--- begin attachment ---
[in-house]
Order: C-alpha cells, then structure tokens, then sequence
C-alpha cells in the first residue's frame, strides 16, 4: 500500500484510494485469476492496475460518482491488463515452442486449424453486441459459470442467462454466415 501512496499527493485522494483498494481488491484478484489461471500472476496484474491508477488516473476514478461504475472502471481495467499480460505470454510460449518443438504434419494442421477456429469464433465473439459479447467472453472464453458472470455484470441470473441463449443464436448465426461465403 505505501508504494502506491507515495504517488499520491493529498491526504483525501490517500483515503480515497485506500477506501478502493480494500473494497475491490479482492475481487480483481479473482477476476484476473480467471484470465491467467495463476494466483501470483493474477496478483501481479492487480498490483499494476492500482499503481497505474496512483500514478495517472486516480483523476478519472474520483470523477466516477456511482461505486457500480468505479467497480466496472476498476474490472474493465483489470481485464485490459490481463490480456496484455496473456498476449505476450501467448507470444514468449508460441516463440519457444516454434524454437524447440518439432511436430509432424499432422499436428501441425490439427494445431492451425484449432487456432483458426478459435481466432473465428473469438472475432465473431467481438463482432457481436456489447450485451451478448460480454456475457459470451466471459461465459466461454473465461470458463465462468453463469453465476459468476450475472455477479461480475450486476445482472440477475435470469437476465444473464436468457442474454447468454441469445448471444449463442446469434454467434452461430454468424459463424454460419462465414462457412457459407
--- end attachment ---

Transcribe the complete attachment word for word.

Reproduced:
[in-house]
Order: C-alpha cells, then structure tokens, then sequence
C-alpha cells in the first residue's frame, strides 16, 4: 500500500484510494485469476492496475460518482491488463515452442486449424453486441459459470442467462454466415 501512496499527493485522494483498494481488491484478484489461471500472476496484474491508477488516473476514478461504475472502471481495467499480460505470454510460449518443438504434419494442421477456429469464433465473439459479447467472453472464453458472470455484470441470473441463449443464436448465426461465403 505505501508504494502506491507515495504517488499520491493529498491526504483525501490517500483515503480515497485506500477506501478502493480494500473494497475491490479482492475481487480483481479473482477476476484476473480467471484470465491467467495463476494466483501470483493474477496478483501481479492487480498490483499494476492500482499503481497505474496512483500514478495517472486516480483523476478519472474520483470523477466516477456511482461505486457500480468505479467497480466496472476498476474490472474493465483489470481485464485490459490481463490480456496484455496473456498476449505476450501467448507470444514468449508460441516463440519457444516454434524454437524447440518439432511436430509432424499432422499436428501441425490439427494445431492451425484449432487456432483458426478459435481466432473465428473469438472475432465473431467481438463482432457481436456489447450485451451478448460480454456475457459470451466471459461465459466461454473465461470458463465462468453463469453465476459468476450475472455477479461480475450486476445482472440477475435470469437476465444473464436468457442474454447468454441469445448471444449463442446469434454467434452461430454468424459463424454460419462465414462457412457459407